Every character must select at least two Complications, with one of them being a Motivation. Whenever the Complication comes into play, you score Hero Points, which let you do creative scene editing, improving die rolls, recovering quickly and adding new Advantages for the scene.

As noted, Ability Scores did get overhauled a bit with some name changes, and Base Attack Bonus moved into “Ability Score” status. The new Ability scores now are Strength, Stamina, Dexterity, Agility, Fighting, Intellect, Awareness and Presence, and are now on a -5 to 20 scale (coinciding with the d20 Ability Score Modifiers).

Defenses have been expanded somewhat and now include Dodge, Fortitude, Parry, Toughness and Will, with Dodge and Parry being your defense against ranged and hand to hand attacks, respectively…essentially splitting Reflex and keying Parry to Fighting.

Skills got trimmed from 29 to 16, which is a huge improvement to me…I just wish they had also reduced the ranks closer to Star Wars Saga’s “Untrained/Skilled/Skill Focus” type approach. Still, you can see why skills are now a touch more expensive in DCA than they were in M&M2e,

The skills section is very clearly written, covering most of the biggest uses of each skill providing target numbers for different effects as needed. For instance, Gather Information has a generalized “Degrees of Success” chart to guide you through setting up your own specialized charts for a given adventure or situation. Close and Ranged Combat are now skills, however they are not broad skills but most be specialized…such as Ranged Combat (Power Ring) or Ranged Combat (Guns) or Close Combat (Swords) and Close Combat (Unarmed). Frankly, this is one of those things that I think is unnecessarily tedious for a supers RPG although, with a high enough linked Ability, you eliminate the need for a lot of ranks in a lot of areas: i.e., if you have Fighting of +4 and Swords of +6, that gives you +10 when sword fighting, but you still have +4 in a fist fight. A guy with +10 in Fighting and no skills is going to whip you in a fist fight and go toe to toe with you in a sword fight.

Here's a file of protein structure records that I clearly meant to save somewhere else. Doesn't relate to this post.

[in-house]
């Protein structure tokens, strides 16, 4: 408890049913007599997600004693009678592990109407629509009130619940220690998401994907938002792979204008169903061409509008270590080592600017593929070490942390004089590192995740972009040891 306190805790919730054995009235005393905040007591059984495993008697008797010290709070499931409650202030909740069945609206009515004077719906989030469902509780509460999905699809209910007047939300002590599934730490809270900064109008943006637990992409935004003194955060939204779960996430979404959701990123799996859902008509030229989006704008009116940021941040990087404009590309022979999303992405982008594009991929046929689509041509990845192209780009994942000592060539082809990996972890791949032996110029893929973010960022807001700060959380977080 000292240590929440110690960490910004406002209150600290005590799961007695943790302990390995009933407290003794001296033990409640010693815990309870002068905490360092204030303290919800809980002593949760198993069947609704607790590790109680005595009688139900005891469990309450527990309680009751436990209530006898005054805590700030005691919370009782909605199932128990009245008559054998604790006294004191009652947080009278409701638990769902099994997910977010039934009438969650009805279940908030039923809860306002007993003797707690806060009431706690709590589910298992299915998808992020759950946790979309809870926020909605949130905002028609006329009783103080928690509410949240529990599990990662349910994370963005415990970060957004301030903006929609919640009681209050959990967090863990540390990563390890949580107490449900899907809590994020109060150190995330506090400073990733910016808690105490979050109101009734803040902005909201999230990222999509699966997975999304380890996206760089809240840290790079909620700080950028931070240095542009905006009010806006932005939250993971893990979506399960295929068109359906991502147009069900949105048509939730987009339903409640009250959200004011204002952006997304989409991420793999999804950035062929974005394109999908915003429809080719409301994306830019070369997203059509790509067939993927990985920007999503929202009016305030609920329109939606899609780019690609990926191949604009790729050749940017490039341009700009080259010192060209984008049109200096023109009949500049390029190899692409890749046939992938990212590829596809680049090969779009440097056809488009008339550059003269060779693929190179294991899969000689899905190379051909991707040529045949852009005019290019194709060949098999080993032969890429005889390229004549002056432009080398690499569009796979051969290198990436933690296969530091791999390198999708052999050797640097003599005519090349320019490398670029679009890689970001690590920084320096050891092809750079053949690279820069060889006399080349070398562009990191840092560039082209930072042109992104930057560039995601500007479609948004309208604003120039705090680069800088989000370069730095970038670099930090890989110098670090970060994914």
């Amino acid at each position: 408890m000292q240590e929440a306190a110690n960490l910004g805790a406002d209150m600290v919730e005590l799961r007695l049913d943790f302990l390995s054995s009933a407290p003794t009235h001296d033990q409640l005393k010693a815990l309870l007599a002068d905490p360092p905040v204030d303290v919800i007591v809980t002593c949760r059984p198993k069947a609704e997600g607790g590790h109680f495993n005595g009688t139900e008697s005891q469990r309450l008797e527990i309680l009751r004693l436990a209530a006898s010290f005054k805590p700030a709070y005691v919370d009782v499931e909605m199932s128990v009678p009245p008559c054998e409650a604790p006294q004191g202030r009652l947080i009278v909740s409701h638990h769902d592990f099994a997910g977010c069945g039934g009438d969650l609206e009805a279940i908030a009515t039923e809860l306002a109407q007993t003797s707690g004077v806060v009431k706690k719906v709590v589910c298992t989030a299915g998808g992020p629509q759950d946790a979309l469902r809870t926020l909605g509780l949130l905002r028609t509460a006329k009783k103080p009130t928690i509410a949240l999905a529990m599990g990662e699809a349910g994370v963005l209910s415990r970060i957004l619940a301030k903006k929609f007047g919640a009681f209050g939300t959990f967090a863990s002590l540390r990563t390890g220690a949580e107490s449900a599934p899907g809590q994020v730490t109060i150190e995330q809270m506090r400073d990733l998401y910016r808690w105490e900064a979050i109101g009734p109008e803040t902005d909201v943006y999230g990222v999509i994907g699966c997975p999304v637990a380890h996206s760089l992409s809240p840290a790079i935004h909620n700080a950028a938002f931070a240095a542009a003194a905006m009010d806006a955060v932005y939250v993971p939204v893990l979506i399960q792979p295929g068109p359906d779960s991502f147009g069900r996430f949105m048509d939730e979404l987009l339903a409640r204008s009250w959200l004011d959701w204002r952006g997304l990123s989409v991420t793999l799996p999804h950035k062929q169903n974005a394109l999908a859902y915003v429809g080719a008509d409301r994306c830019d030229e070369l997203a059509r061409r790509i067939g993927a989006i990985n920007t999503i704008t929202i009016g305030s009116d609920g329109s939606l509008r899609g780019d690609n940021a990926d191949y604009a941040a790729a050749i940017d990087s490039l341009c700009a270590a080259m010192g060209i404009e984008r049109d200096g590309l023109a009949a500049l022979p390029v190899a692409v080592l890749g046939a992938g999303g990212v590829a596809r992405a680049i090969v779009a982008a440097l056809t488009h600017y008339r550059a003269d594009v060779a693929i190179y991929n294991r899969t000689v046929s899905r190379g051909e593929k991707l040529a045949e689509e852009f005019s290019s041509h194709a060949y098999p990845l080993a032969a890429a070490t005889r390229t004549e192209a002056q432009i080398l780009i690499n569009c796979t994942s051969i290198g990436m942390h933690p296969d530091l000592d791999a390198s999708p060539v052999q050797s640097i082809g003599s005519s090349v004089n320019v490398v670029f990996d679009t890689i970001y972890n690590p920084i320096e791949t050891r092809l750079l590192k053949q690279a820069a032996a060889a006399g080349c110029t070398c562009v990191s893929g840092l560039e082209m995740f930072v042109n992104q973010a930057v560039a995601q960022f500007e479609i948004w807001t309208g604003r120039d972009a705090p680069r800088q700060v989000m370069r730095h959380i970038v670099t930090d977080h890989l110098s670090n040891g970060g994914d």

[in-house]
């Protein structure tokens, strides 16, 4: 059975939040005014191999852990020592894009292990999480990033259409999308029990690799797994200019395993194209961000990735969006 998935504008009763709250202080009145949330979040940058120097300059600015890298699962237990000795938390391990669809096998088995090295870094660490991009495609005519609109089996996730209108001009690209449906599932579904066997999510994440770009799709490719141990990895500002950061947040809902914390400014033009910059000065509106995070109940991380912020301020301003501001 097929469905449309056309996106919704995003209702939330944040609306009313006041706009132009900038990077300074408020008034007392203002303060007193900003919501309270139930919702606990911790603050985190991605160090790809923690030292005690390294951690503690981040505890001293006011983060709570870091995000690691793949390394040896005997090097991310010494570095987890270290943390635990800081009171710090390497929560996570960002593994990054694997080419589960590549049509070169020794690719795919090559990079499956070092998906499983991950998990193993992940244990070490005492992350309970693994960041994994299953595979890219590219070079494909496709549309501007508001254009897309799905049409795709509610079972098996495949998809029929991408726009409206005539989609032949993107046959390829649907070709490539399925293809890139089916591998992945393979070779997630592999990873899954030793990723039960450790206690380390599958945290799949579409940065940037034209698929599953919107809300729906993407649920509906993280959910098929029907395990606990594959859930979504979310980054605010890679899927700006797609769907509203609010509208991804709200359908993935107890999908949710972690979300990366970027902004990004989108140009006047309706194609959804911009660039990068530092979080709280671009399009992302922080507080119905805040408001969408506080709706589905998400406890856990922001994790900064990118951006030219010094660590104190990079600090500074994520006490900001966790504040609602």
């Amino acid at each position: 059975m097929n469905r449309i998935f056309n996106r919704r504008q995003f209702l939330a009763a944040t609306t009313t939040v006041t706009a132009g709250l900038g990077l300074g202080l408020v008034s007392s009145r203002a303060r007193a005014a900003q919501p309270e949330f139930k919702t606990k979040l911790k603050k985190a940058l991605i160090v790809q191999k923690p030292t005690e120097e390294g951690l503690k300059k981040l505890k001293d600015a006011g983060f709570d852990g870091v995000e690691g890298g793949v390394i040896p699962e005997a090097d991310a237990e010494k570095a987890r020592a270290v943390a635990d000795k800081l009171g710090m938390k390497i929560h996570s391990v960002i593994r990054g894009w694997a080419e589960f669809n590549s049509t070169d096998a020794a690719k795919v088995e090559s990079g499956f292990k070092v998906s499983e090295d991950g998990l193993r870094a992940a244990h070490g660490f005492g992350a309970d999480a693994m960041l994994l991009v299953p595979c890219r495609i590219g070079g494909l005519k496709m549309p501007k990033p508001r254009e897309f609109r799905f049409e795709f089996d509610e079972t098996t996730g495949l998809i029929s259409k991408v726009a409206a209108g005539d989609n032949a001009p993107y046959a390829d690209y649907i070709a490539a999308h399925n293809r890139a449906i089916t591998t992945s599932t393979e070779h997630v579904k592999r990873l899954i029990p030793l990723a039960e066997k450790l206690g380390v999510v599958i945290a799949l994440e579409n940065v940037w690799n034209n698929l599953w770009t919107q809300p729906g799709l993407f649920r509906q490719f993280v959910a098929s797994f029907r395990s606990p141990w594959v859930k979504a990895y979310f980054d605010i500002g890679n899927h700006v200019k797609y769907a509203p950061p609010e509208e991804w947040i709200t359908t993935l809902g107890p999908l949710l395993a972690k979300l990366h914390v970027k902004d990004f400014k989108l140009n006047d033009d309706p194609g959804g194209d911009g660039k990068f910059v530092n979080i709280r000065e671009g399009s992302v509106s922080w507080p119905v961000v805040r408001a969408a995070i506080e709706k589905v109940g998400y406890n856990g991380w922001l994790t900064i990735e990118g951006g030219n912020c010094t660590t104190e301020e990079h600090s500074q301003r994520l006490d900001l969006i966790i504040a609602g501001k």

For me, the skills system is and always has been a deal breaker in M&M, and this just doesn’t do enough to fix that for me. We get a condensed skill list…except for all the Close and Ranged Skills. Overall, I would still call it an improvement, just not enough to make me excited about playing.

Advantages are still Feats, under a different name. They are even still organized under the same subheadings of Combat, Fortune, General and Skill. In fact, one area where they actually took a step back in the new book is in the big summary chart, where they no longer helpfully mark which Advantages are ranked and which are not. The short sentence description on the table doesn’t even always note it, so without going over the full descriptions list, there is no handy reference as to what is ranked and what is not when making characters. Honestly, other than no longer using the Feats name, I don’t see how this is supposed to be any different from Feats, and the lack of quick reference for which Advantages are ranked and which are not is a very annoying knock here.